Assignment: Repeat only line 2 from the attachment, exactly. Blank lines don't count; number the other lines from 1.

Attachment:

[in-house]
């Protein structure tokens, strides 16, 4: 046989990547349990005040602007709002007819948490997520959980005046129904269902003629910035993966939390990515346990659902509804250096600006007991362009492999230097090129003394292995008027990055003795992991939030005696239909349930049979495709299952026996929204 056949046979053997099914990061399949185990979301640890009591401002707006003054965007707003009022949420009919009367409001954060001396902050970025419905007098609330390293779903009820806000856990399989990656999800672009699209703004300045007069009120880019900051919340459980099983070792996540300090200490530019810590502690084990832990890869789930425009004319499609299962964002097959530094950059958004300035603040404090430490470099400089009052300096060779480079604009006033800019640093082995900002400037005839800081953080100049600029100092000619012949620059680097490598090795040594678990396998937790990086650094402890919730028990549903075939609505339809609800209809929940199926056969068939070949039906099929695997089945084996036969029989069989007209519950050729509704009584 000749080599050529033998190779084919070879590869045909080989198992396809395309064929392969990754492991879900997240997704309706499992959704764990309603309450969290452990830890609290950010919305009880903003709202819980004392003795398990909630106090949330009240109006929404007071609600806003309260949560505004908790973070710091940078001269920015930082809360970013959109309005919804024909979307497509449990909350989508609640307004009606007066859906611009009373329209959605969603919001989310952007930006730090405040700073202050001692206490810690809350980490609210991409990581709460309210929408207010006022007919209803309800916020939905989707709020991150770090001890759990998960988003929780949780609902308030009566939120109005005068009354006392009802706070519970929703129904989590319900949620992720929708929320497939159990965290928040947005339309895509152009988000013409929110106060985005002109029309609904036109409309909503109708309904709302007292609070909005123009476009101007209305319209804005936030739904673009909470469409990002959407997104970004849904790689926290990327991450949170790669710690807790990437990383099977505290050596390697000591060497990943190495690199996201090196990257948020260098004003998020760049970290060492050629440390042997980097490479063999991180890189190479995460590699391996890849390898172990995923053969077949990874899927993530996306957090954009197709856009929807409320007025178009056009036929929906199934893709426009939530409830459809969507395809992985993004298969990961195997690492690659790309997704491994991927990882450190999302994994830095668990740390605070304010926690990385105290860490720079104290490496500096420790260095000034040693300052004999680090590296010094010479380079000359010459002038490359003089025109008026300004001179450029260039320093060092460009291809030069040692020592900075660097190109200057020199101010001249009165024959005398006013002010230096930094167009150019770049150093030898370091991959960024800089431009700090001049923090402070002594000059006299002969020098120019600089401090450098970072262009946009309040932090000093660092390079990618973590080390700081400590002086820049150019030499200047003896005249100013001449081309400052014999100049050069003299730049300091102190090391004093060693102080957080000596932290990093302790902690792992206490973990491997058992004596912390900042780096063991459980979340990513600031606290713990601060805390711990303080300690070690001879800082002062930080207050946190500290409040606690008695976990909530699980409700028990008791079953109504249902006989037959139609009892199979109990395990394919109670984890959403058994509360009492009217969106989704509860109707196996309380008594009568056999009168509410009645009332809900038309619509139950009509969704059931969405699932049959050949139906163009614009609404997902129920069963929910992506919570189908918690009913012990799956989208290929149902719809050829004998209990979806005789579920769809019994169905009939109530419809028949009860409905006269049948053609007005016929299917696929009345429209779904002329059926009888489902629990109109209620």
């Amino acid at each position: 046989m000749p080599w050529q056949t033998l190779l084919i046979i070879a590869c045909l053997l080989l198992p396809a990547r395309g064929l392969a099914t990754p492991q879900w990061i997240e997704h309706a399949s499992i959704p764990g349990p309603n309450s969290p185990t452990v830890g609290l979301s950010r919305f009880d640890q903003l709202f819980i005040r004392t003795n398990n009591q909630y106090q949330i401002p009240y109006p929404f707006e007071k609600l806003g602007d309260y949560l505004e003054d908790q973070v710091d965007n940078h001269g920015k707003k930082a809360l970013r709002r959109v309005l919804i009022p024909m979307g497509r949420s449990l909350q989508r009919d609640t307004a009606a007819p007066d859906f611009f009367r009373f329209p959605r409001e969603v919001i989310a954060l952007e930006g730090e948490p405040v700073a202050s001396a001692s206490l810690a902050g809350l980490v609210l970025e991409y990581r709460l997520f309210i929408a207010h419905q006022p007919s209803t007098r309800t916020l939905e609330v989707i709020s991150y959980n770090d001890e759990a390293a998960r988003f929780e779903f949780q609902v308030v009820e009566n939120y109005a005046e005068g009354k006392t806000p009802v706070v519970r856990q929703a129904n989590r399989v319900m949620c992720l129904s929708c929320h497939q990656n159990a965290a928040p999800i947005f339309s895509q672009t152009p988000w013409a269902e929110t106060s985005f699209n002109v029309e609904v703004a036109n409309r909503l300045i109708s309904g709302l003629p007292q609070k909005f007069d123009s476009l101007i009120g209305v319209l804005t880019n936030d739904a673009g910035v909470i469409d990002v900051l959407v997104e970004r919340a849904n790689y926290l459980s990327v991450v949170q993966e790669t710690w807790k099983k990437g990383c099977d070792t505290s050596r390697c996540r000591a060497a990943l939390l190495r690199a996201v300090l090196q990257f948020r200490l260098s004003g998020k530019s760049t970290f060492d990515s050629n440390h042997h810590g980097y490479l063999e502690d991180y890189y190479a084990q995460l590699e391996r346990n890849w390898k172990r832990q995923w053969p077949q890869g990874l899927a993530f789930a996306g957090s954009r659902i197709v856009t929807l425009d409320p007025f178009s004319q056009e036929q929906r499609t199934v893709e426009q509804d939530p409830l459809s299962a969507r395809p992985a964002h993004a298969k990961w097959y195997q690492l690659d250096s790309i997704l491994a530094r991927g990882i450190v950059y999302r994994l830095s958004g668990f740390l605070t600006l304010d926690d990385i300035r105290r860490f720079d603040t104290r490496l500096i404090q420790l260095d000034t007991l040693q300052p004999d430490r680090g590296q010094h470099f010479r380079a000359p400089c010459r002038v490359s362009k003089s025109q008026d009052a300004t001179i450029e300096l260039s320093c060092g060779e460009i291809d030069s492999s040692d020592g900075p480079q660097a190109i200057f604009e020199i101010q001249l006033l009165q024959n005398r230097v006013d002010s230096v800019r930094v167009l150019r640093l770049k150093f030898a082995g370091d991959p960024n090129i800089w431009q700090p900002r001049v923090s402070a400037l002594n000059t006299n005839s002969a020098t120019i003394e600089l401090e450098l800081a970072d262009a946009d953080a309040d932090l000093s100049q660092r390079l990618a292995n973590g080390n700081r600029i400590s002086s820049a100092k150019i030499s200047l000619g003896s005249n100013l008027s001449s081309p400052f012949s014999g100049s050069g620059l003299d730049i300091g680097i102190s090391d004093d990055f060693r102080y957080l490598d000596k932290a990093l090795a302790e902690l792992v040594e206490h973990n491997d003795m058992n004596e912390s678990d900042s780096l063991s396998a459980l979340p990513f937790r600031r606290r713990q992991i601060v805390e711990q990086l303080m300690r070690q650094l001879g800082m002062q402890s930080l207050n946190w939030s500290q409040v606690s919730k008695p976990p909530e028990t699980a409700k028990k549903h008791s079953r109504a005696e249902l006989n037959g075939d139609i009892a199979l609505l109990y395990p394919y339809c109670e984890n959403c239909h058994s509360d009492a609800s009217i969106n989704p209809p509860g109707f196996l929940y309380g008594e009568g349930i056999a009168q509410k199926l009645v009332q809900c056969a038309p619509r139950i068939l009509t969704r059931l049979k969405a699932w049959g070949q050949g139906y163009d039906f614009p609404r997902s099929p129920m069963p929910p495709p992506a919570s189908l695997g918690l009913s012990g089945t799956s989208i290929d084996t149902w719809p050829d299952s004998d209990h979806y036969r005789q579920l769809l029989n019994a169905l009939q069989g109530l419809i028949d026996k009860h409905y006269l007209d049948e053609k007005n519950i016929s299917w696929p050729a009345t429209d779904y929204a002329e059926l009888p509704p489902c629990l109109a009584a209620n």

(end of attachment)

């Protein structure tokens, strides 16, 4: 046989990547349990005040602007709002007819948490997520959980005046129904269902003629910035993966939390990515346990659902509804250096600006007991362009492999230097090129003394292995008027990055003795992991939030005696239909349930049979495709299952026996929204 056949046979053997099914990061399949185990979301640890009591401002707006003054965007707003009022949420009919009367409001954060001396902050970025419905007098609330390293779903009820806000856990399989990656999800672009699209703004300045007069009120880019900051919340459980099983070792996540300090200490530019810590502690084990832990890869789930425009004319499609299962964002097959530094950059958004300035603040404090430490470099400089009052300096060779480079604009006033800019640093082995900002400037005839800081953080100049600029100092000619012949620059680097490598090795040594678990396998937790990086650094402890919730028990549903075939609505339809609800209809929940199926056969068939070949039906099929695997089945084996036969029989069989007209519950050729509704009584 000749080599050529033998190779084919070879590869045909080989198992396809395309064929392969990754492991879900997240997704309706499992959704764990309603309450969290452990830890609290950010919305009880903003709202819980004392003795398990909630106090949330009240109006929404007071609600806003309260949560505004908790973070710091940078001269920015930082809360970013959109309005919804024909979307497509449990909350989508609640307004009606007066859906611009009373329209959605969603919001989310952007930006730090405040700073202050001692206490810690809350980490609210991409990581709460309210929408207010006022007919209803309800916020939905989707709020991150770090001890759990998960988003929780949780609902308030009566939120109005005068009354006392009802706070519970929703129904989590319900949620992720929708929320497939159990965290928040947005339309895509152009988000013409929110106060985005002109029309609904036109409309909503109708309904709302007292609070909005123009476009101007209305319209804005936030739904673009909470469409990002959407997104970004849904790689926290990327991450949170790669710690807790990437990383099977505290050596390697000591060497990943190495690199996201090196990257948020260098004003998020760049970290060492050629440390042997980097490479063999991180890189190479995460590699391996890849390898172990995923053969077949990874899927993530996306957090954009197709856009929807409320007025178009056009036929929906199934893709426009939530409830459809969507395809992985993004298969990961195997690492690659790309997704491994991927990882450190999302994994830095668990740390605070304010926690990385105290860490720079104290490496500096420790260095000034040693300052004999680090590296010094010479380079000359010459002038490359003089025109008026300004001179450029260039320093060092460009291809030069040692020592900075660097190109200057020199101010001249009165024959005398006013002010230096930094167009150019770049150093030898370091991959960024800089431009700090001049923090402070002594000059006299002969020098120019600089401090450098970072262009946009309040932090000093660092390079990618973590080390700081400590002086820049150019030499200047003896005249100013001449081309400052014999100049050069003299730049300091102190090391004093060693102080957080000596932290990093302790902690792992206490973990491997058992004596912390900042780096063991459980979340990513600031606290713990601060805390711990303080300690070690001879800082002062930080207050946190500290409040606690008695976990909530699980409700028990008791079953109504249902006989037959139609009892199979109990395990394919109670984890959403058994509360009492009217969106989704509860109707196996309380008594009568056999009168509410009645009332809900038309619509139950009509969704059931969405699932049959050949139906163009614009609404997902129920069963929910992506919570189908918690009913012990799956989208290929149902719809050829004998209990979806005789579920769809019994169905009939109530419809028949009860409905006269049948053609007005016929299917696929009345429209779904002329059926009888489902629990109109209620």